Anthropometric and Body Composition Characteristics of Soccer Players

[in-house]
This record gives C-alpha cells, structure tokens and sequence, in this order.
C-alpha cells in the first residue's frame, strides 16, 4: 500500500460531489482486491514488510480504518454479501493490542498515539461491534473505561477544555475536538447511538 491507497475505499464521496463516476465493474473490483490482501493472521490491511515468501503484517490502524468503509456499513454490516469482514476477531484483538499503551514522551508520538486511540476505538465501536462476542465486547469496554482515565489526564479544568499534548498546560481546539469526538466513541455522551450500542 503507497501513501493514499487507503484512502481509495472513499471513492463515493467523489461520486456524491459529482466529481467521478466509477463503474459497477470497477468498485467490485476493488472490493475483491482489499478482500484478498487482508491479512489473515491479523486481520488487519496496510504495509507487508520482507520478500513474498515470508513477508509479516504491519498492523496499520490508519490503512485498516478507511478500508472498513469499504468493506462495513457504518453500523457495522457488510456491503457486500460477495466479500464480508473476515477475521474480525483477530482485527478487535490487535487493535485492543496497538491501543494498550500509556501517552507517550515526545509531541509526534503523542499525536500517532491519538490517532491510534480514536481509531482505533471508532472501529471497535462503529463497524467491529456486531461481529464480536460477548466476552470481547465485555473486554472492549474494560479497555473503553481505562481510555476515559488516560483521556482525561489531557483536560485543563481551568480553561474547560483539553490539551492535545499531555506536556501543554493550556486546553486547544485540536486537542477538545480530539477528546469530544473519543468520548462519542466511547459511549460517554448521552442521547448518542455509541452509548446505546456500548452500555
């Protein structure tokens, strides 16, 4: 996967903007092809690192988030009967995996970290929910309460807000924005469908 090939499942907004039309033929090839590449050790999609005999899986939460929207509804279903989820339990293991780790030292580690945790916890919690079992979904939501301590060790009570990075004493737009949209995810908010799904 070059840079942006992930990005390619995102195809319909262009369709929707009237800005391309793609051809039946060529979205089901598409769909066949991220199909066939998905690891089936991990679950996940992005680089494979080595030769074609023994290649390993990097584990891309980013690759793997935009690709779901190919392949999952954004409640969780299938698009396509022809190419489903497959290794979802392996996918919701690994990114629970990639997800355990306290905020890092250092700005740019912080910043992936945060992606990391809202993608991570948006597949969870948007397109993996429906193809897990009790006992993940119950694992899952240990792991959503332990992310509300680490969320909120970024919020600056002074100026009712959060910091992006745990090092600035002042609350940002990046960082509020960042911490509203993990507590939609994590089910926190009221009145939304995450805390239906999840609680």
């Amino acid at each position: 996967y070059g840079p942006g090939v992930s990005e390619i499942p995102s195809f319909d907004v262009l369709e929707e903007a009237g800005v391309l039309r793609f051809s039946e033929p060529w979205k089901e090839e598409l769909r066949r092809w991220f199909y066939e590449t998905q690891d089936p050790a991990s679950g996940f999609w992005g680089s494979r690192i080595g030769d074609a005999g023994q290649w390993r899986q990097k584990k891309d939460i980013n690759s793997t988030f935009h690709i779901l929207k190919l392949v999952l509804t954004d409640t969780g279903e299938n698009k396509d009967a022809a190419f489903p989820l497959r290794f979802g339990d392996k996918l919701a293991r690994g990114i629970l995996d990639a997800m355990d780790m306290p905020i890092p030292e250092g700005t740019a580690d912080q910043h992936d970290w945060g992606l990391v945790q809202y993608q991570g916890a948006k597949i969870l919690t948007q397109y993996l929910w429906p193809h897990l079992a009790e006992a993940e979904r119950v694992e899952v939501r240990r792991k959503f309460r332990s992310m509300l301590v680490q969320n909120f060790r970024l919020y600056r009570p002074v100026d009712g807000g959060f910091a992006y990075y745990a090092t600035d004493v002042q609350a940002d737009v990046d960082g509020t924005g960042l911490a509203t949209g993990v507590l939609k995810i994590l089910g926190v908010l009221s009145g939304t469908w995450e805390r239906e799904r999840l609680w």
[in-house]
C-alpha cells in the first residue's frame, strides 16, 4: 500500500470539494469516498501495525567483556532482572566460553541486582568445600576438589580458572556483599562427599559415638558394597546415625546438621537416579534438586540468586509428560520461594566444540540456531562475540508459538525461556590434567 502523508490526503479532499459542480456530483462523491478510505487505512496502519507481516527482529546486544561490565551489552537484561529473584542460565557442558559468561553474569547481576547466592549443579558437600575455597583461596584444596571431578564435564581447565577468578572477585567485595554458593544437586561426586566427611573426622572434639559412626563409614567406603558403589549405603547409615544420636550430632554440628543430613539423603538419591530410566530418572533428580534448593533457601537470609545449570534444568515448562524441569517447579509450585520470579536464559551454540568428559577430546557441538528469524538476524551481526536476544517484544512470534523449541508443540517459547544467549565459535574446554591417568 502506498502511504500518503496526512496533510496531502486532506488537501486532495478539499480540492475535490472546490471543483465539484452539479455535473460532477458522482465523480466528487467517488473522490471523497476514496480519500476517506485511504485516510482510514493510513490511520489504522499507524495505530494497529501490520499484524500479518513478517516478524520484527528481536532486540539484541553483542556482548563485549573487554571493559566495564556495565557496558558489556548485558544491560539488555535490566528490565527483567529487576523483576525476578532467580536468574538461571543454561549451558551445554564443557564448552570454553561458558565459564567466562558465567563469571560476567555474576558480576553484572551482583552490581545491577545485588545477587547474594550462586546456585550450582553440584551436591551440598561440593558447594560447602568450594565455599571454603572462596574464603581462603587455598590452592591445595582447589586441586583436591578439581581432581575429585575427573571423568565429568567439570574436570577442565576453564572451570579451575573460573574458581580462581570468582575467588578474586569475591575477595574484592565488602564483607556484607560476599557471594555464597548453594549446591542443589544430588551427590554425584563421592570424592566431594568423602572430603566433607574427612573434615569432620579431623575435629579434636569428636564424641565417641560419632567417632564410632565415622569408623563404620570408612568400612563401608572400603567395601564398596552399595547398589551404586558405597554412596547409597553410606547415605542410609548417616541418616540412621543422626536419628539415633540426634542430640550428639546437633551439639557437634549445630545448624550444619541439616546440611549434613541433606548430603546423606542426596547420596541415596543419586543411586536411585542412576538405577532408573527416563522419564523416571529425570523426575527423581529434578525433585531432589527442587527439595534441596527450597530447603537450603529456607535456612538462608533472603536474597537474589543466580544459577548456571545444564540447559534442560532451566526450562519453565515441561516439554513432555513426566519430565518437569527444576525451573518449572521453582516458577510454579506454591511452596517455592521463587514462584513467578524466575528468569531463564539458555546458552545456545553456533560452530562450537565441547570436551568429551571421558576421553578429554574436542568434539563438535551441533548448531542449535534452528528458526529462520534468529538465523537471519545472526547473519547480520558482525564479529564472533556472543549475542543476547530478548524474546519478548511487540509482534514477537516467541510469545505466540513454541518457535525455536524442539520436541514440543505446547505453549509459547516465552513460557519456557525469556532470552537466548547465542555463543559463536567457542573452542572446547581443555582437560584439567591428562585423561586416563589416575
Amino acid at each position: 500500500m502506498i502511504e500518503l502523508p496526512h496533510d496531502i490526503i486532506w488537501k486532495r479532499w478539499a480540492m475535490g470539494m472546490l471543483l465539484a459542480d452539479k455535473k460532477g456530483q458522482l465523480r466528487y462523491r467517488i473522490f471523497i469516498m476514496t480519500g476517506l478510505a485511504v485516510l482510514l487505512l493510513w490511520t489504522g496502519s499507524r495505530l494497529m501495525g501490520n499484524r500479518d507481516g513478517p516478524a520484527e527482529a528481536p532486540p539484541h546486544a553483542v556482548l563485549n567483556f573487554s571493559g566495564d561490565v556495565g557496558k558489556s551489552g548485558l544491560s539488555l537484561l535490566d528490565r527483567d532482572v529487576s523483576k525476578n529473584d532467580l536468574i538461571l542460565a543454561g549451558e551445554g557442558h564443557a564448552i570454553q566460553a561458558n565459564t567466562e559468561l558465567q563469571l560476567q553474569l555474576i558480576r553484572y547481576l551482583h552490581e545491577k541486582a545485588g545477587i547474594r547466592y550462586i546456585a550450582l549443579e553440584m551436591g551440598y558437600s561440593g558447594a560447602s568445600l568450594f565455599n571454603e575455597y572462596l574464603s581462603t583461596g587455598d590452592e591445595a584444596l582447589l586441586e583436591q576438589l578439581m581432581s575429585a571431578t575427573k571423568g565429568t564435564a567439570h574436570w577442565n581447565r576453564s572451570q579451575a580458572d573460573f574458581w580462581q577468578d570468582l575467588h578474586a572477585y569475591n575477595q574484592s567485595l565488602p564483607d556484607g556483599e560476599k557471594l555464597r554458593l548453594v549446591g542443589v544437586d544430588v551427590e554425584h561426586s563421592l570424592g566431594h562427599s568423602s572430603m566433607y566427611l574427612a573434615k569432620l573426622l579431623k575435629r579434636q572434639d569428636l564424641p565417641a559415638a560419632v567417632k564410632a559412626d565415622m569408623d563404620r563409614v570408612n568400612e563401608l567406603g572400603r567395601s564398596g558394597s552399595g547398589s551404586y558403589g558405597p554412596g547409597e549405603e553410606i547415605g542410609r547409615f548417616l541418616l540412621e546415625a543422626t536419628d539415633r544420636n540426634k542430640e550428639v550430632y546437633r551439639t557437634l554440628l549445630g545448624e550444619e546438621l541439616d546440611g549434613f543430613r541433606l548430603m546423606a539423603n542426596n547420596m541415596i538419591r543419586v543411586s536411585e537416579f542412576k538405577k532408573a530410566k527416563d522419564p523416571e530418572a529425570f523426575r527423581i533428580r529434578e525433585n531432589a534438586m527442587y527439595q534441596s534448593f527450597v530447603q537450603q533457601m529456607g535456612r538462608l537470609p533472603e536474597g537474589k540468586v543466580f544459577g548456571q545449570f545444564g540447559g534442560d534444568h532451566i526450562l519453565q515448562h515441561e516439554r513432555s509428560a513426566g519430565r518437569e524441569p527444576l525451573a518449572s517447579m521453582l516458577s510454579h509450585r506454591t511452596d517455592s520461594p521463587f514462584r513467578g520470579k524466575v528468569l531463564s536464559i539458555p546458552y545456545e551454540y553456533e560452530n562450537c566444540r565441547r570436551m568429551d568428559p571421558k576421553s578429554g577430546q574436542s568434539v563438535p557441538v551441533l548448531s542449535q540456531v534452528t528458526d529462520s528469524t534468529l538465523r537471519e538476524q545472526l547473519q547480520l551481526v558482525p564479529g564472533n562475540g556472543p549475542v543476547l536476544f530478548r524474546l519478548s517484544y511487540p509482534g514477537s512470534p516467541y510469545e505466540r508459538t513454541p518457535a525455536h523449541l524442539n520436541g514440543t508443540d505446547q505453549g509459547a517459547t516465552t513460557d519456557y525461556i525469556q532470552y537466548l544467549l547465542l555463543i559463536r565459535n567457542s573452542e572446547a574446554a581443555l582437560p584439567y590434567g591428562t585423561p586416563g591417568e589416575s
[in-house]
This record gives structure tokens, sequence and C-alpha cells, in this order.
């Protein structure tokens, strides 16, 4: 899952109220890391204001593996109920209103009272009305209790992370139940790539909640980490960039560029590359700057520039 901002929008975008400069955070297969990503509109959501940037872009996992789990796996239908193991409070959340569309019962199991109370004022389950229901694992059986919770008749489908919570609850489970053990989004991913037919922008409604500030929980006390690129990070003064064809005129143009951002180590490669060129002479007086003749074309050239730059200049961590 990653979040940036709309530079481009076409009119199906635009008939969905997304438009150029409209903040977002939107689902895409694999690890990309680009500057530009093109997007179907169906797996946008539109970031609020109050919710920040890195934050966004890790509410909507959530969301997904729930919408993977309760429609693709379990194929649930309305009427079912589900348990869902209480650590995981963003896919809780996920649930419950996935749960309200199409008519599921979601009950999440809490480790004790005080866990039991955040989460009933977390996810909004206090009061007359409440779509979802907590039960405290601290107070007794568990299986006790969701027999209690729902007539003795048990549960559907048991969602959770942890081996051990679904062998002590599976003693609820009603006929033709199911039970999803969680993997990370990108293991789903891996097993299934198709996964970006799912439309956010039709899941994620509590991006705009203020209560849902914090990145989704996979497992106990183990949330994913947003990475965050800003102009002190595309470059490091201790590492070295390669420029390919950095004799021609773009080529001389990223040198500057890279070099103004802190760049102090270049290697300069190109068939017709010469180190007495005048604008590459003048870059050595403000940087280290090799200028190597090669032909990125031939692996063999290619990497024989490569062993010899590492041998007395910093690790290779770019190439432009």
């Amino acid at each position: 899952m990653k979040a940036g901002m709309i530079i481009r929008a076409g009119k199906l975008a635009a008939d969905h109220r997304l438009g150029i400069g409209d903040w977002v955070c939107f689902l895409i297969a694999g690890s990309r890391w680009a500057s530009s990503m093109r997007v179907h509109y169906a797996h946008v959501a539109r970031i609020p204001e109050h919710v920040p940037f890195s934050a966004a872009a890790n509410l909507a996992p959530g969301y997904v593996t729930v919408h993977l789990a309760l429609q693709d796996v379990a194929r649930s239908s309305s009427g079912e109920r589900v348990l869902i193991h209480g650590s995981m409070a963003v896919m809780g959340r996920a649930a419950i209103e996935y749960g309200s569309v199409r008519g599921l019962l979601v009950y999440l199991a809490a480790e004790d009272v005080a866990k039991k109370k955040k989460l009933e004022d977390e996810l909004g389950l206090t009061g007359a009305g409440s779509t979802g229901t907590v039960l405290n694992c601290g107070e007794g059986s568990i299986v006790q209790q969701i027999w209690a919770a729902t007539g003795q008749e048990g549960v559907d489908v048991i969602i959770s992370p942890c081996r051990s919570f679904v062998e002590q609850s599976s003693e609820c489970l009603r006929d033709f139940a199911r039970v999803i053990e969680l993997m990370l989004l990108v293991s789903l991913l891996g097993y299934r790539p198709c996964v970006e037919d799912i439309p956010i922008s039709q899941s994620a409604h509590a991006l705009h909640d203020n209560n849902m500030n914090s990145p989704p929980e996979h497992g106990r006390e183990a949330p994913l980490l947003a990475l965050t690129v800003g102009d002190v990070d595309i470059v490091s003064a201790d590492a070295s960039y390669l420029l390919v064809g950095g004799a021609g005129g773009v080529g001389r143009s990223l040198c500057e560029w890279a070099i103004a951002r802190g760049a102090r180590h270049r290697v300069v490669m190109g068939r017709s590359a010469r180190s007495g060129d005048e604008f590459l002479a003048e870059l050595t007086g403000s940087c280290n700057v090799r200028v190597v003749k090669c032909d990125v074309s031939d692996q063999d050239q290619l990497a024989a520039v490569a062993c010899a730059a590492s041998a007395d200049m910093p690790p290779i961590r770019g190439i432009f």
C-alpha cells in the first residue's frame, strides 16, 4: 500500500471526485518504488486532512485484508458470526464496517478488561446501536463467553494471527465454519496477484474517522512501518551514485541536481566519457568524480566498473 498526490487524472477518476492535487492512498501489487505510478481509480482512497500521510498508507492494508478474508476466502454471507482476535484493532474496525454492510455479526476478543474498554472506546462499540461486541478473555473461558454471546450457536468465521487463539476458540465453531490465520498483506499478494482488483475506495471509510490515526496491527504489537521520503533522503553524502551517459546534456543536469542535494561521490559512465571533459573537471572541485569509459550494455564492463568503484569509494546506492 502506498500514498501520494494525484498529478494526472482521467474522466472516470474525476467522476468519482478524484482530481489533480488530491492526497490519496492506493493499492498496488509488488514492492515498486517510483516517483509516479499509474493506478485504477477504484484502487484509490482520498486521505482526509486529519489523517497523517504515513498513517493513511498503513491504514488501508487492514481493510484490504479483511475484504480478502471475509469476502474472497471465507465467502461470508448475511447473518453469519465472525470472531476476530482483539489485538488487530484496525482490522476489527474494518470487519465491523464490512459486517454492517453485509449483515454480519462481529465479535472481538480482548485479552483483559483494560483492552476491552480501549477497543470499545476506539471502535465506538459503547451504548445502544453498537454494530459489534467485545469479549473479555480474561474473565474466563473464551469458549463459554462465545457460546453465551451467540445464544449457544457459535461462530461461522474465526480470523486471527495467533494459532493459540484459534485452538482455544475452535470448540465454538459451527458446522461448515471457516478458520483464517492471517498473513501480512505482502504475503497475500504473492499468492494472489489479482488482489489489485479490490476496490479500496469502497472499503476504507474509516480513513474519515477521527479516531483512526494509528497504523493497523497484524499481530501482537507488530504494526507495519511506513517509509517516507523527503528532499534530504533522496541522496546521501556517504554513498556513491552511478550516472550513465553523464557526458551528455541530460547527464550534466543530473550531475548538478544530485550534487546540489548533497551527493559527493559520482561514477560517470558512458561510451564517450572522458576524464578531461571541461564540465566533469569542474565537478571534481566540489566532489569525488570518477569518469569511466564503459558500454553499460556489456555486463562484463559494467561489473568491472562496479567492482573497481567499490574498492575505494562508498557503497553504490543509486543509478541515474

The techniques of body composition evaluation are of great importance for the individualized control of athletes’ training. Heyward (2000) argues that the anthropometric method is a cheap and effective field method (in terms of validity and reliability), which has been used in all population, sex and age groups. The author points out that athletes’ body composition has been of considerable interest on the part of exercise scientists, since the athletic population generally has considerably lower fat indexes than sedentary populations. In addition to formulating a guideline for weight determination ideal for an athlete to determine a minimum plateau or floor for maximum fat loss in an individualized athletic program, provides absolute and percentage data on athletes lean mass, as well as provides data on athletes’ dietary performance, among other relevant characteristics . The wide variety of body composition and size characteristics among elite athletes demonstrates the importance of the physicist’s potential for high-level performance in various sports (Garret, 2003).